HTC And Sprint Working On Software Updates That Remove Carrier IQ

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Most of the furor surrounding the Carrier IQ diagnostic software has wound down by now, but that doesn’t mean that the companies involved have already forgotten. HTC has confirmed to The Verge that they were working with Sprint to push out maintenance updates that would remove the Carrier IQ software from affected devices.

The rollout already seems to have begun, albeit slowly — a recent update for the Evo 3D has indeed removed Carrier IQ, along with packing some battery and performance fixes. There’s no word yet on when other devices will soon experience life without Carrier IQ, though I imagine it’ll take some time to bake up an update for each particular handset.

Samsung couldn’t be reached for comment at time of writing, but hopefully they’re working on something similar as more than a few of their Android handsets have been revealed to run the Carrier IQ software.

Sprint has been in something of a holding pattern recently where Carrier IQ was concerned. Back in December, representatives from the country’s third-largest wireless carrier confirmed that Sprint would no longer be “tasking” devices for diagnostic data, although they made no mention of any efforts to remove the software. Well, no public mention anyway.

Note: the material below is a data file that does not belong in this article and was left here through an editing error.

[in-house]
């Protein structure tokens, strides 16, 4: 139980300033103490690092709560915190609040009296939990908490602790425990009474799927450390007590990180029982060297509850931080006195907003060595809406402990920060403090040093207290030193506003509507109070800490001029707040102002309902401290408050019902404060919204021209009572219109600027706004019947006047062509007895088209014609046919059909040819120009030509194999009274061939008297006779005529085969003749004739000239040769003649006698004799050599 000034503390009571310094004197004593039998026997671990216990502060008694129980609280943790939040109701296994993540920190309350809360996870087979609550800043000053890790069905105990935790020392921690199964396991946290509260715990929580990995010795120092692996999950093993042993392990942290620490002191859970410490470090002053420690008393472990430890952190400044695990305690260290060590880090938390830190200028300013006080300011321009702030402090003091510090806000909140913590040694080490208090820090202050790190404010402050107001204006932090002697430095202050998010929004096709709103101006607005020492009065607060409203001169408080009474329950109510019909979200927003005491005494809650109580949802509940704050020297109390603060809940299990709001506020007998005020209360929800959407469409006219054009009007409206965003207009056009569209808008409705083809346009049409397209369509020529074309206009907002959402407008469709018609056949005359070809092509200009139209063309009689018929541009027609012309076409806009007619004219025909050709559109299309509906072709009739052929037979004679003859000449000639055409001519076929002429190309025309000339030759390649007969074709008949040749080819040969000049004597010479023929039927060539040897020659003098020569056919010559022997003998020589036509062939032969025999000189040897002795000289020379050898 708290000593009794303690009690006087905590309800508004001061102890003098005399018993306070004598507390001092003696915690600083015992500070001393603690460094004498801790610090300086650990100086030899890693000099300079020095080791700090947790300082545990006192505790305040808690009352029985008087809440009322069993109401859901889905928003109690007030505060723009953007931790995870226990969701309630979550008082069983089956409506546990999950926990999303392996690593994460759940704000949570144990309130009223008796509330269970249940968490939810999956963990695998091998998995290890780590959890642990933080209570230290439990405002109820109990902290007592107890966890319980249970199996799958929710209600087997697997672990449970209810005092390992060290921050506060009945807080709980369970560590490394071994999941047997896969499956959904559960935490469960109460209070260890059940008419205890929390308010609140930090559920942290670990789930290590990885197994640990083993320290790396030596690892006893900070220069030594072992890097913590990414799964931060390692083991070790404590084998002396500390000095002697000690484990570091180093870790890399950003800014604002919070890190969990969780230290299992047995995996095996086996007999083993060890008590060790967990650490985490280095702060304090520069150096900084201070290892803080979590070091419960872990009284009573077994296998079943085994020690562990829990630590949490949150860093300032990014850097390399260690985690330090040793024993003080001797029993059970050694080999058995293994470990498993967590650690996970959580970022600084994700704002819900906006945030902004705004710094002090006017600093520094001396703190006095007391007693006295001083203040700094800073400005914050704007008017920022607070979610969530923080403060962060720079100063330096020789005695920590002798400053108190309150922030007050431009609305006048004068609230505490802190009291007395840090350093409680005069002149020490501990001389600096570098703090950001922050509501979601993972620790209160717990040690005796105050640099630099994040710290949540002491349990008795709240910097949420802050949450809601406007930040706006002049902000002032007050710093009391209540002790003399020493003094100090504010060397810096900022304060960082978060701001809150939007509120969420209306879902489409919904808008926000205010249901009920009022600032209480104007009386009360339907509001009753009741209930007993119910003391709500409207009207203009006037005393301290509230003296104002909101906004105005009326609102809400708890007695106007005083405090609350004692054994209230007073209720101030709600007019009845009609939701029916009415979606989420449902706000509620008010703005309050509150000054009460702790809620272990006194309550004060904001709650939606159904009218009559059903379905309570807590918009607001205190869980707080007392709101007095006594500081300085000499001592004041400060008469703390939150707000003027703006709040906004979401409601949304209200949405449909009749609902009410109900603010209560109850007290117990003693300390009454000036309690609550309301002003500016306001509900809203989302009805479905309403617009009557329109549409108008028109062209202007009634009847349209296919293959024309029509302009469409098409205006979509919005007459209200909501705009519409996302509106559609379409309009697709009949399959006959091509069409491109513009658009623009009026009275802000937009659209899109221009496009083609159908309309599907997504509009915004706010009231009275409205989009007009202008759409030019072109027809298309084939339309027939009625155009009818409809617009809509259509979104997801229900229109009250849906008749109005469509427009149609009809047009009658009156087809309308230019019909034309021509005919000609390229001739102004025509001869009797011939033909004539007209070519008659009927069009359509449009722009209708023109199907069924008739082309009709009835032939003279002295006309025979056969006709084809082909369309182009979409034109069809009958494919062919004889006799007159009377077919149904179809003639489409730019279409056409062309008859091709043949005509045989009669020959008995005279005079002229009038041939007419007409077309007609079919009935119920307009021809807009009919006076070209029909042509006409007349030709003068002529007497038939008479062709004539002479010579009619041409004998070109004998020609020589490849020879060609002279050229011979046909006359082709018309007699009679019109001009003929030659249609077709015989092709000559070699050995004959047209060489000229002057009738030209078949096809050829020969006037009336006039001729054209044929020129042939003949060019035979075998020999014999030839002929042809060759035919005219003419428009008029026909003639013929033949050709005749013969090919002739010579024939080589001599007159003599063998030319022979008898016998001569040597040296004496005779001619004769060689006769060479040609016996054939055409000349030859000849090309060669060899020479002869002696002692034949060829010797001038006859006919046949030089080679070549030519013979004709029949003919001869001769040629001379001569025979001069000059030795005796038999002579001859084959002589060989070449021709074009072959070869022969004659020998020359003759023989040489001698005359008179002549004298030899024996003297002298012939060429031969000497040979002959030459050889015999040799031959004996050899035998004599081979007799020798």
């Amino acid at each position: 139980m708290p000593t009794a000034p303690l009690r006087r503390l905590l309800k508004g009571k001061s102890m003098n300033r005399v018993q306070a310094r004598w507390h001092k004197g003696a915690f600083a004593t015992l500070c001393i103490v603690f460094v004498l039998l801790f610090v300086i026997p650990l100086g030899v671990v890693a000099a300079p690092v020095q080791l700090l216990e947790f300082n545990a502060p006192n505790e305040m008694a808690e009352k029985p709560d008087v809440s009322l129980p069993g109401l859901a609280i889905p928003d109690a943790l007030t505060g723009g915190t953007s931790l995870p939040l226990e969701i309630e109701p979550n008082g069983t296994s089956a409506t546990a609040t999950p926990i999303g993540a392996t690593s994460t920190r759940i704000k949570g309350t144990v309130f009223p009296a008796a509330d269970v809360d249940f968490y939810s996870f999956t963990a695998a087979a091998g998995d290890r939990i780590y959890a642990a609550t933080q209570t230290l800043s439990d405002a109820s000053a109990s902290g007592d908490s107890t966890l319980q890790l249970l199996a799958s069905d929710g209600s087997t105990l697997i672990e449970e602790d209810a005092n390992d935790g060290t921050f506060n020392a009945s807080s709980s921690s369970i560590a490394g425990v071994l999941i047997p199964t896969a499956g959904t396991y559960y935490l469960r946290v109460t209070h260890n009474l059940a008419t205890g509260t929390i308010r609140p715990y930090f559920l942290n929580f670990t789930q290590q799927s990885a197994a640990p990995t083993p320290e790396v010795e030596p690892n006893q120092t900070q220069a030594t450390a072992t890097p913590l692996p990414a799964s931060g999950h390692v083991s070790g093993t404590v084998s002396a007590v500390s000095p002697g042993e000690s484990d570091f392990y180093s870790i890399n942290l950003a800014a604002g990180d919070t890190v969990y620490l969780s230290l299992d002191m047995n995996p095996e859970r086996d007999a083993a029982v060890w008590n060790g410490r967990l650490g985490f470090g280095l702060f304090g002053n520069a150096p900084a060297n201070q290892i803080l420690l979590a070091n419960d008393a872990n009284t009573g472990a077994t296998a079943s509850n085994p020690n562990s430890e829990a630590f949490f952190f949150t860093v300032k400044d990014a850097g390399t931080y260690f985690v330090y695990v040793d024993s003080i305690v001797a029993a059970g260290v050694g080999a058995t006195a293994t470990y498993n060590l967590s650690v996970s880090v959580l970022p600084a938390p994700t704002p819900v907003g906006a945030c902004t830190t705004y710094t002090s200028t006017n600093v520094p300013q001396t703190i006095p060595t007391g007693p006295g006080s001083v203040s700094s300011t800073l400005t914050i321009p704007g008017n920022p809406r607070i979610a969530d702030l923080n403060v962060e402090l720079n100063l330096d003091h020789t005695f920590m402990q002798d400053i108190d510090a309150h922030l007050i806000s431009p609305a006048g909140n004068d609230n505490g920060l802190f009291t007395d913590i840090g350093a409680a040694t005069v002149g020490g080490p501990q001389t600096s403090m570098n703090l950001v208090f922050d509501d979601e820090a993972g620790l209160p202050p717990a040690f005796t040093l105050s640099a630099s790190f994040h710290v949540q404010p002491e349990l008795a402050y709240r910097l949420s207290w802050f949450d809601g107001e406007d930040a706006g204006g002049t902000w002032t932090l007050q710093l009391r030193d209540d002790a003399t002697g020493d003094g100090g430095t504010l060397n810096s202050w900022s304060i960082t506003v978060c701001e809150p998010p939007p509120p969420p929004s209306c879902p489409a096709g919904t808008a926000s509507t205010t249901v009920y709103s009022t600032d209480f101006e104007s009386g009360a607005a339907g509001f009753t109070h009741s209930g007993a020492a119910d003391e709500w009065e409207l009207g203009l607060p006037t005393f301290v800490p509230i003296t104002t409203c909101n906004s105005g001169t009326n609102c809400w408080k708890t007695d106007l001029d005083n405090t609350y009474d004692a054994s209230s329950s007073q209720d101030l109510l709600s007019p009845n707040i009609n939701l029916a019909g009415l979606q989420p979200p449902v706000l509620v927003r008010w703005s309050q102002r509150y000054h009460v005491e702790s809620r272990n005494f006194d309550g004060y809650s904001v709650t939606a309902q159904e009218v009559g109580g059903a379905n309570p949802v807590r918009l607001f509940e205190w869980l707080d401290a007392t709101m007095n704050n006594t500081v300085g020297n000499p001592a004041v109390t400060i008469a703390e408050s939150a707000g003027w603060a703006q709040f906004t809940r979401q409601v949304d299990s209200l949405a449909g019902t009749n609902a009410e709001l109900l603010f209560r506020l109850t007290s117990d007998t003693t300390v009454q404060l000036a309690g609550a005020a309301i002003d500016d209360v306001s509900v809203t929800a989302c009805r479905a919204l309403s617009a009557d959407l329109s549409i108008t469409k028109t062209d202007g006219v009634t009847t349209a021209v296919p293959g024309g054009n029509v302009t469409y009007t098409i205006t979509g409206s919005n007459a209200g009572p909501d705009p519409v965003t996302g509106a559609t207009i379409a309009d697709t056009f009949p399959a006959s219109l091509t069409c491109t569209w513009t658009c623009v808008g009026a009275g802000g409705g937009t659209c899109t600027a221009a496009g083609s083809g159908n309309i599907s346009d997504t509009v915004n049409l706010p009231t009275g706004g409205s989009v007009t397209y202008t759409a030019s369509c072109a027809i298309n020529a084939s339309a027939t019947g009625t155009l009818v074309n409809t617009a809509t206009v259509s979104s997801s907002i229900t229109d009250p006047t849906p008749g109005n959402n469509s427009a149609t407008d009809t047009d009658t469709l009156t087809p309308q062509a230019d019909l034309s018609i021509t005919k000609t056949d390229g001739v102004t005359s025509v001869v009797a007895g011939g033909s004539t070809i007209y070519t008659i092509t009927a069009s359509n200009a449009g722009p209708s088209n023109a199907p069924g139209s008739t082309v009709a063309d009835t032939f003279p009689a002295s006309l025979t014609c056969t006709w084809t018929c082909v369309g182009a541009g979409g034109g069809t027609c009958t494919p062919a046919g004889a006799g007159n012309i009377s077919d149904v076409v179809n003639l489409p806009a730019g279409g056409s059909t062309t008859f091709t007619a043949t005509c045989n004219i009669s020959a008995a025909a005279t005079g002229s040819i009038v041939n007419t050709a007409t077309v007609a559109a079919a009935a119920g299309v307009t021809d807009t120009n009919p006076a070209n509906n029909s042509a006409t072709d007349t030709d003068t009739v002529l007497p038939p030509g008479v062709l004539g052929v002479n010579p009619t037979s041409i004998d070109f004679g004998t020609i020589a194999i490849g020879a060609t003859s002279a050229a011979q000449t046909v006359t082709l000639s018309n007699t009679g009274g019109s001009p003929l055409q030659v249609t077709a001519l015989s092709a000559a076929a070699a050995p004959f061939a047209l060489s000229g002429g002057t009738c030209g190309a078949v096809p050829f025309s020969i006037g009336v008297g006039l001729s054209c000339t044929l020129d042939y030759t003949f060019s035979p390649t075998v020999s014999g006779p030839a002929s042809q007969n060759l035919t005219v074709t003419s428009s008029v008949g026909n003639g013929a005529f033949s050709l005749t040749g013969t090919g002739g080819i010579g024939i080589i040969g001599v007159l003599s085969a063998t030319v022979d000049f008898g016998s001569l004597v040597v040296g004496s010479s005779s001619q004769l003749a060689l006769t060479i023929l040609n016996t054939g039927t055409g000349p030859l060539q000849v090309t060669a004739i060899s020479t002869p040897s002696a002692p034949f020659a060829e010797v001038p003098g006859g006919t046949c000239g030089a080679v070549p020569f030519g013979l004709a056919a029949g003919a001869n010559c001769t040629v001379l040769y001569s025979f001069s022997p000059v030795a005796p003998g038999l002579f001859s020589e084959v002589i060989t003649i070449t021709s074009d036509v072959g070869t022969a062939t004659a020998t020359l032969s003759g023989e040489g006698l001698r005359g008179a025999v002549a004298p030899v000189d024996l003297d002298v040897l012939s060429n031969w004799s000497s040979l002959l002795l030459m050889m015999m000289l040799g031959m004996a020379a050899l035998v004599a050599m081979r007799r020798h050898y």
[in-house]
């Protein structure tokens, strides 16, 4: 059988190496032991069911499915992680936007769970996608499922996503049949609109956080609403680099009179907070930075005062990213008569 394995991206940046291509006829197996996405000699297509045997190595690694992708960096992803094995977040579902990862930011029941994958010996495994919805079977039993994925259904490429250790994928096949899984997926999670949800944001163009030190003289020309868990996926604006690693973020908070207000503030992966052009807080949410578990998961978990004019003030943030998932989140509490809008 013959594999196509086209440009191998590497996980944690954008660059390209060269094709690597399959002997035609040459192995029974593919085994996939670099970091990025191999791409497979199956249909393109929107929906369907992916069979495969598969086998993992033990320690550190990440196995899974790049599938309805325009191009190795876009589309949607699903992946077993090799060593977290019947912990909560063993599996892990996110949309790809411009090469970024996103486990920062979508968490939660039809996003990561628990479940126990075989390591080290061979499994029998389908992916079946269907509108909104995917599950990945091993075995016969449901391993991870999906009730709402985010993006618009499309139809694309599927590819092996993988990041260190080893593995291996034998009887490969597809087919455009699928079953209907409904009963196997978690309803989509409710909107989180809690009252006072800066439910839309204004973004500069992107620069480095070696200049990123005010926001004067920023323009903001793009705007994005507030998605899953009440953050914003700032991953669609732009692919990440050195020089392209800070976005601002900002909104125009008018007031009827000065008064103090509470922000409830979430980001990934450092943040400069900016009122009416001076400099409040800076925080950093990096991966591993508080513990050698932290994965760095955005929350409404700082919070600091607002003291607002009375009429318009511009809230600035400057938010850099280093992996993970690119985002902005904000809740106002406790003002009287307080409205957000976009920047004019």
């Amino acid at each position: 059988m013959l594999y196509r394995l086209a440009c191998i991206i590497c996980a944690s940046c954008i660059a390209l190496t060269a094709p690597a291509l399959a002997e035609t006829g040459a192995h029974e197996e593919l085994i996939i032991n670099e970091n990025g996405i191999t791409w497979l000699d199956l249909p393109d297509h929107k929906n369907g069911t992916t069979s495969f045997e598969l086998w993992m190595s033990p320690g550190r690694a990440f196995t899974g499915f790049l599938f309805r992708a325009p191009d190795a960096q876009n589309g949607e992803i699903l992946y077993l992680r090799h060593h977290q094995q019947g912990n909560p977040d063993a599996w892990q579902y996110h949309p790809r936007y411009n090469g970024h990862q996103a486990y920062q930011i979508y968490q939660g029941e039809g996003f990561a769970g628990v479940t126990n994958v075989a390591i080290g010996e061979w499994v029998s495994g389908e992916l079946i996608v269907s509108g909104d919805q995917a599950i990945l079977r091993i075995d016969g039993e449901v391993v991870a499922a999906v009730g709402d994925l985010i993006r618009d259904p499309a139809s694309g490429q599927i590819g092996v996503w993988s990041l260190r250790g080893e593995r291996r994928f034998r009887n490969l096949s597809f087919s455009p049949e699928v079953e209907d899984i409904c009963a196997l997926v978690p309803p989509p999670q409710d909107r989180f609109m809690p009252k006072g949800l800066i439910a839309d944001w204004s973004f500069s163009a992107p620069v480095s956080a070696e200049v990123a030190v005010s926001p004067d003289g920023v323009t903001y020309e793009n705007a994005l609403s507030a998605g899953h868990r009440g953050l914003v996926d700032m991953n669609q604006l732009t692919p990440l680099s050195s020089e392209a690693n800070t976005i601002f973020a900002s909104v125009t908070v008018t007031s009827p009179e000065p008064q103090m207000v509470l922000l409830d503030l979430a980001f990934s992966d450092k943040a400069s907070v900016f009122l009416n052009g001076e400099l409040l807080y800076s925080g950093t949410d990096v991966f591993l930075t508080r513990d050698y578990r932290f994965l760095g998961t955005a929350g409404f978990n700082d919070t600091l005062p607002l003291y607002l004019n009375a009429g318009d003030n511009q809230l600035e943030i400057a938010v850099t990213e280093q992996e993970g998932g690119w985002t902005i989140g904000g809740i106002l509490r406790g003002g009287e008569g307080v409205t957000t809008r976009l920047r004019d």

Geek.com reported at the time that Sprint had entered into back-room talks with several of their hardware partners (HTC included) in which they stressed the importance of removing the Carrier IQ software from affected devices on the network as soon as possible. Not a surprising move considering the kerfuffle they and other companies were embroiled in thanks to Carrier IQ’s initial PR blunders, but announcing that they were taking steps to remedy the issue via software update could have scored Sprint some serious brownie points.

If I had to guess, it all came down to an issue of timing — if Sprint made it publicly known that they and their hardware partners were working on a fix with no ETA, they would open themselves up to scores of emails, forum posts and blog entries about why the company has yet to deliver. Rather than risk another PR headache, Sprint (perhaps wisely) kept their collective head down until things blew over, and are now working to make things right.